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Estevanico: Explorer

Estevanico (pronounced es-tay-vahn-EE-co), also called Estevan, Esteban, Estebanico, Black Stephen, and Stephen the Moor (1500?-1539) was a Muslim slave from northern Africa (Azamor, Morocco) who was one of the early explorers of the Southwestern United States.


Estevanico was the slave of Andrés Dorantes de Carranza, who took him on the Narváez expedition to Tampa Bay, Florida, in 1528. A series of hurricanes and fights with Native Americans killed many of the crew, and the pilot of the ship sailed to Mexico abandoning the men. The 250 to 300 stranded men hastily made 5 makeshift rafts on which they sailed west, hoping to reach a Spanish settlement in Mexico. Three rafts sank, but the two surviving rafts (carrying 80 men) landed at Galveston Island (off what is now Texas). Narvaez did not survive.

After a very cold winter with very little food, only 15 men survived. In spring, the men traveled west by land, walking along the Rio Grande. By 1533, there were only four survivors, including Estevanico, Carranza, Cabeza de Vaca, and Alonso Castillo Maldonado. The men were enslaved by some Indian tribes along the way, and were helped by other tribes. They were the first non-natives to travel in this area of the southwestern North America.

The four men finally reached the Spanish settlement of Culiacan in early 1536 (8 years after being stranded in Florida). Later that year they reached Mexico City, where they were welcomed by the Viceroy Antonio de Mendoza.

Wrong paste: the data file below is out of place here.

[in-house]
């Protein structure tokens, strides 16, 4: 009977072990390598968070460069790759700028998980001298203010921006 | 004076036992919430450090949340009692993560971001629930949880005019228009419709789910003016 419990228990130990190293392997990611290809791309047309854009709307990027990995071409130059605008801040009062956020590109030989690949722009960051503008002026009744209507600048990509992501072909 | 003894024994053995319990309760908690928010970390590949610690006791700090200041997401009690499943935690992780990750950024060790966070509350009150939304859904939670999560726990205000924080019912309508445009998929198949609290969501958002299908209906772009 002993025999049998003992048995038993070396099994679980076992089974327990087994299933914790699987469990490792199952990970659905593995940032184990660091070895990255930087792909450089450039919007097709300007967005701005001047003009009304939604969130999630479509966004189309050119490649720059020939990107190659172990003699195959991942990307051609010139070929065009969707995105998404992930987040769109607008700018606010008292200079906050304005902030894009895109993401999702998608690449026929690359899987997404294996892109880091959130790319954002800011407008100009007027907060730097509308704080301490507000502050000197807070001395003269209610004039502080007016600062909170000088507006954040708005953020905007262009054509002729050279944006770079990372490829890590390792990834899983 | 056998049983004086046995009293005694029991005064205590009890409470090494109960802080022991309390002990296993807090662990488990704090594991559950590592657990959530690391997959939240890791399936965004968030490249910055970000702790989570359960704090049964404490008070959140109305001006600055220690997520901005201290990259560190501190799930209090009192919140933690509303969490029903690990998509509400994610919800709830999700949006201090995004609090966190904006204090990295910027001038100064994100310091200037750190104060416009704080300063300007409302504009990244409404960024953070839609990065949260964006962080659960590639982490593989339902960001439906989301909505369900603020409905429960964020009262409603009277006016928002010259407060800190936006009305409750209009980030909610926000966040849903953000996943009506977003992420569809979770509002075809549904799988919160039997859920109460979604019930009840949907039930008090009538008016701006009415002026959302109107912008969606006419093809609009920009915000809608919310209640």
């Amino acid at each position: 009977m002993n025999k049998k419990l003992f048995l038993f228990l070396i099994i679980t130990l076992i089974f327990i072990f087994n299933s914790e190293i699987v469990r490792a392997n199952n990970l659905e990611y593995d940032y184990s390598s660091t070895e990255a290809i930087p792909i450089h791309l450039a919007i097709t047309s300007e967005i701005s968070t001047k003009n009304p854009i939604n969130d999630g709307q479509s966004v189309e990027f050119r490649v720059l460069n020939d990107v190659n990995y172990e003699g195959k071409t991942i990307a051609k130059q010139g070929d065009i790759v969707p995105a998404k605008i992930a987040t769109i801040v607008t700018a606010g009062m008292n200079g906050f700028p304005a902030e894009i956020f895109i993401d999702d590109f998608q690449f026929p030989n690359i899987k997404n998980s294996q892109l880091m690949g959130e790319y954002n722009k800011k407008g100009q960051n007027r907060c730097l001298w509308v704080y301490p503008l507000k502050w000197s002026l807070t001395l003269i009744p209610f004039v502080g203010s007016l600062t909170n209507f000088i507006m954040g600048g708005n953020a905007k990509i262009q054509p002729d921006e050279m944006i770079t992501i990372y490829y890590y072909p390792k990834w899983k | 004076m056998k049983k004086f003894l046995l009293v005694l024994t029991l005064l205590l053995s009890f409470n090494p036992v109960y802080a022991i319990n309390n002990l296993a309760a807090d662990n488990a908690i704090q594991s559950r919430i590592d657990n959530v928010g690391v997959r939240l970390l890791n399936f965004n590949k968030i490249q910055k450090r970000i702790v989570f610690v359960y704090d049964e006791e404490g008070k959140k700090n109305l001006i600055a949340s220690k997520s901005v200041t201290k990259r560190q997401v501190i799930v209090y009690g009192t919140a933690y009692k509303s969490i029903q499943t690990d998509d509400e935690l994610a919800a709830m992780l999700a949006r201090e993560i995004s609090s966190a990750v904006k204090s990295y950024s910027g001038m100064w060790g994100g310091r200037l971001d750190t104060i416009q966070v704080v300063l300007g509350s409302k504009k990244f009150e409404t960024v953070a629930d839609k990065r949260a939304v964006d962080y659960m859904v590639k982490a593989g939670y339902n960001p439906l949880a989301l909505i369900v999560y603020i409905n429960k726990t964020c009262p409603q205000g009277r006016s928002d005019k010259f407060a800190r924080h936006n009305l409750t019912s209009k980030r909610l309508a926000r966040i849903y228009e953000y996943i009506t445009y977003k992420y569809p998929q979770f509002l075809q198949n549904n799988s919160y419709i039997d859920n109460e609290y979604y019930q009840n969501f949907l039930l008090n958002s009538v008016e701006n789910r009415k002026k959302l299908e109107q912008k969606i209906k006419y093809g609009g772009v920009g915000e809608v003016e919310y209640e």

Carranza then sold Estevanico to the Viceroy. The Viceroy sent Estevanico on an expedition in 1539 with the Franciscan Fray Marcos de Niza. Francisco de Coronado outfitted Estevanico for this trip to find the fabled seven cities of Cibola. On this trip, Estevanico was killed by Zuni Indians as he entered their pueblo (supposedly at the fabled city of Cíbola).

Related Pages:


Estevanico
A Printable Worksheet

A printable worksheet on the explorer/slave Estevanico (also called Esteban, Steven the Moor, and Black Steven). The printout has information on Estevanico's life, questions about him, and a map to color. Answers: 1. Morocco, 2. Native Americans, 3. Zuni.

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Guidelines for Writing a Report on an Explorer


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